See a couple of the "tourist" attractions. It's necessary to visit the Eiffel Tower, even though it's blatantly "touristy" and very expensive, it offers some incredible views of Paris. If you are on a really tight budget, you can get some pretty nice views from L'arc de triomphe. The Louvre (you don't have to go in, closed tuesdays) is incredible, and a joy to just wander around. Also, Notre Dame is: :eek: :eek:.

    I would suggest that, once having been sufficiently acclimated with the city through the tourist zones, you should wander through the streets, visit little cafés and parks, see the little boutiques and street corners that are filled with life. Tour the bustling quartiers. This is the magic of Paris. While doing this, you have to have a good map. No exceptions. Without a good map you will lose hours trying to find your way back.

    Something else you probably will no matter what, do, is eat at a small, bustling café on the street, outside. Have a sandwich and a coffee. It is an experience, that is uniquely from Paris.

    Another thing that you'll need to do is to walk (stick near the Seine river) at night. Paris isn't called the City of Lights for no reason. :)

    Something else that is really awesome are European castles. At some point during your time there you might enjoy visiting a medieval castle, as many of them are able to be toured. They are so incredibly disconnected from the world that we live in today, that they create their own bubble of perfection, and vivid history....blah, enough with the fancy schmantzy I wish I was there right now stuff, but in any case, the castles are cool (woowoo I can do alliterations!)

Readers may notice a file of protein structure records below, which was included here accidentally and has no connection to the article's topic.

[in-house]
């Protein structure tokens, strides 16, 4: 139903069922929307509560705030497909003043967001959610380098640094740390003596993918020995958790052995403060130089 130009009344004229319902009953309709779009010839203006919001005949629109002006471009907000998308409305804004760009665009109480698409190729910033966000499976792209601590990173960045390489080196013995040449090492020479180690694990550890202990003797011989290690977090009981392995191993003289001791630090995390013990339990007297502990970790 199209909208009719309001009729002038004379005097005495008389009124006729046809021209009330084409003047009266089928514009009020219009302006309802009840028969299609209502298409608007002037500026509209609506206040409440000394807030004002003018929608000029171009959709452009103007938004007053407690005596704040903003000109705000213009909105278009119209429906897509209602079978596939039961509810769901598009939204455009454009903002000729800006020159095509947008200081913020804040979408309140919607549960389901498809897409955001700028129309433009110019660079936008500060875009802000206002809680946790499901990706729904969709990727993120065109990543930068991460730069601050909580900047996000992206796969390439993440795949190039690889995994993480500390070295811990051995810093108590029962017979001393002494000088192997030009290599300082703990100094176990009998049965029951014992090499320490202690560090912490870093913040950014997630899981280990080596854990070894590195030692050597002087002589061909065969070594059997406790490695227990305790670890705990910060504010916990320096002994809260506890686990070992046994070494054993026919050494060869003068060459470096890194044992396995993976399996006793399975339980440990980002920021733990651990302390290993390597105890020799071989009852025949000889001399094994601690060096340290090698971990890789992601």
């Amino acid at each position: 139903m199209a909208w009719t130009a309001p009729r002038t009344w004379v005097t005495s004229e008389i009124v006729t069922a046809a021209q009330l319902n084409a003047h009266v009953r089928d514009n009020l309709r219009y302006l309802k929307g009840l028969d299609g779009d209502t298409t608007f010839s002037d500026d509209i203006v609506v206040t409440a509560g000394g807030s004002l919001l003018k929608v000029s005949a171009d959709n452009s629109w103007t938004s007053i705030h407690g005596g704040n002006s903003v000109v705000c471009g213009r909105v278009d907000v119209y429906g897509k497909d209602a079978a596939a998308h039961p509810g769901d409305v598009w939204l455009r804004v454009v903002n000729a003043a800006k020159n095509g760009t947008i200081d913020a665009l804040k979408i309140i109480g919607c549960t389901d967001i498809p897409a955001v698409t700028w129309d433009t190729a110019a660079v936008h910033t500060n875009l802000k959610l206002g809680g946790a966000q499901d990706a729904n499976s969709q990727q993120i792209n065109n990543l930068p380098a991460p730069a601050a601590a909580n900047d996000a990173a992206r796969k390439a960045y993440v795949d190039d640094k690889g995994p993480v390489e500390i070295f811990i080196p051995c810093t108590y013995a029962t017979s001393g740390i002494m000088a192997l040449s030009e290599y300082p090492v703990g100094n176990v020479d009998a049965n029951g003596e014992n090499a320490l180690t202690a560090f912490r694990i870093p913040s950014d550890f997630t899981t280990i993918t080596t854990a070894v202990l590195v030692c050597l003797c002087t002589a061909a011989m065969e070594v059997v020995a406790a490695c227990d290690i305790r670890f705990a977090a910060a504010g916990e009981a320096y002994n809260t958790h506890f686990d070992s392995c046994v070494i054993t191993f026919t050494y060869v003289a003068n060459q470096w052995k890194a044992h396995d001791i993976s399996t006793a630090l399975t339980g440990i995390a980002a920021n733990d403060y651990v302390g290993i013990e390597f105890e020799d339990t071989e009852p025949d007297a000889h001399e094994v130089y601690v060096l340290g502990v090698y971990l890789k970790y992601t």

Well, I hope that maybe at least one of these suggestions will help contribute to your journey in Europe, and I really hope that you have a great time. :)

    edit: BTW: If you are taking your computer, which you might, (I would), buy the Apple power outlet adapter kit (40 USD), it's a lifesaver. :)
     
  10. Applespider macrumors G4

    Applespider

    Joined:
    Jan 20, 2004
    Location:
    looking through rose-tinted spectacles...
    #11
    Haviing said that it's expensive, make sure you've budgeted enough to make the holiday worthwhile.

    A bed's a bed (unless you wanted the full Ritz/Savoy experience) and you don't have to go to very expensive restaurants (the Stockpot and Bodeans in the thread mentioned above are good and cheap!). But don't skip out on the sights themselves. I had two friends from Vancouver who came over to see London - but then decided that they didn't want to spend the cash to go into the Tower of London or St Pauls (time your visit with a service - you only have to pay to go into the Whispering Gallery IIRC).